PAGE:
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Human ACPP cDNA Clone Product Information
Gene_bank_ref_id:
RefSeq ORF Size:
cDNA Description:
Gene Synonym:
Species:
Vector:
Plasmid:
Restriction Site:
Tag Sequence:
Sequence Description:
Sequencing primers:
Promoter:
Application:
Antibiotic in E.coli:
Antibiotic in mammalian cell:
Shipping_carrier:
Storage:
pCMV/hygro Vector Information
 
Vector Name pCMV/hygro
Vector Size 5657bp
Vector Type Mammalian Expression Vector
Expression Method Constiutive ,Stable / Transient
Promoter CMV
Antibiotic Resistance Ampicillin
Selection In Mammalian Cells Hygromycin
Protein Tag None
Sequencing Primer Forward:T7(TAATACGACTCACTATAGGG)
Reverse:BGH(TAGAAGGCACAGTCGAGG)


Schematic of pCMV/hygro Multiple Cloning Sites
Product nameProduct name
Background

Prostatic acid phosphatase (PAP, or ACPP), also known as prostatic specific acid phosphatase (PSAP), is an enzyme produced by the prostate. As a non-specific phosphomonoesterase, Prostatic acid phosphatase synthetized and secreted into seminal plasma under androgenic control. The enzyme is a dimer of molecular weight around 100 kDa. Prostatic acid phosphatase is a clinically important protein for its relevance as a biomarker of prostate carcinoma. Furthermore, it has a potential role in fertilization. The major action of PAP is to dephosphorylate macromolecules with the help of catalytic residues (His(12) and Asp(258)) that are located in the cleft between two domains. Cellular prostatic acid phosphatase (cPAcP), an authentic tyrosine phosphatase, is proposed to function as a negative growth regulator of prostate cancer (PCa) cells in part through its dephosphorylation of ErbB-2. cPAcP functions as a neutral protein tyrosine phosphatase (PTP) in prostate cancer cells and dephosphorylates HER-2/ErbB-2/Neu (HER-2: human epidermal growth factor receptor-2) at the phosphotyrosine (p-Tyr) residues. Injection of the secretory isoform of PAP has potent antinociceptive effects in mouse models of chronic pain. This enzyme exhibits ecto-5'-nucleotidase activity, is widely distributed, and implicated in the formation of chronic pain. Additionally, PAP could be a target molecule in specific immunotherapy for patients with nonprostate adenocarcinomas including colon and gastric cancers.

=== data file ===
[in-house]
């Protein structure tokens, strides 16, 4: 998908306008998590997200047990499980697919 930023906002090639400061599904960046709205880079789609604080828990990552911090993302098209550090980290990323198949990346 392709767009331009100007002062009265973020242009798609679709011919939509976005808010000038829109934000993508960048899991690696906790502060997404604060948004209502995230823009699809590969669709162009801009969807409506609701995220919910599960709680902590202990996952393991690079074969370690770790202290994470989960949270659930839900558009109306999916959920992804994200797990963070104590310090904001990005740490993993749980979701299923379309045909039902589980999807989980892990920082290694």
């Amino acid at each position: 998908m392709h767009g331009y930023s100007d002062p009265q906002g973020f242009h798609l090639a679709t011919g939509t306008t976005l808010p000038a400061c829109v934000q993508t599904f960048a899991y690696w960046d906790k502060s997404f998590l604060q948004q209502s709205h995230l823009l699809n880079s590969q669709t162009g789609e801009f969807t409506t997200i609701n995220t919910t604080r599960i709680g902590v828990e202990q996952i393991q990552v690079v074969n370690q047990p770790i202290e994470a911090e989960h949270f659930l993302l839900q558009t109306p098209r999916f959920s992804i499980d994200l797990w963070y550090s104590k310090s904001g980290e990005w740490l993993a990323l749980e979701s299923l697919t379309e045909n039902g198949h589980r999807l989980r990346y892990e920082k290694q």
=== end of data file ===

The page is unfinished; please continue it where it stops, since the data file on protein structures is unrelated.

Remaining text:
References
  • Hassan MI, et al. (2010) Structural and functional analysis of human prostatic acid phosphatase. Expert Rev Anticancer Ther. 10(7): 1055-68.
  • Chuang TD, et al. (2010) Human prostatic acid phosphatase, an authentic tyrosine phosphatase, dephosphorylates ErbB-2 and regulates prostate cancer cell growth. J Biol Chem. 285(31): 23598-606.
  • Larsen RS, et al. (2009) A high throughput assay to identify small molecule modulators of prostatic acid phosphatase. Curr Chem Genomics. 3: 42-9.
  • Zimmermann H. (2009) Prostatic acid phosphatase, a neglected ectonucleotidase. Purinergic Signal. 5(3): 273-5.
  • Wang Y, et al. (2005) Prostatic acid phosphatase as a target molecule in specific immunotherapy for patients with nonprostate adenocarcinoma. J Immunother. 28(6): 535-41.
  • Veeramani S, et al. (2005) Cellular prostatic acid phosphatase: a protein tyrosine phosphatase involved in androgen-independent proliferation of prostate cancer. Endocr Relat Cancer. 12(4): 805-22.
  • Ostrowski WS, et al. (1994) Human prostatic acid phosphatase: selected properties and practical applications. Clin Chim Acta. 226(2): 121-9.
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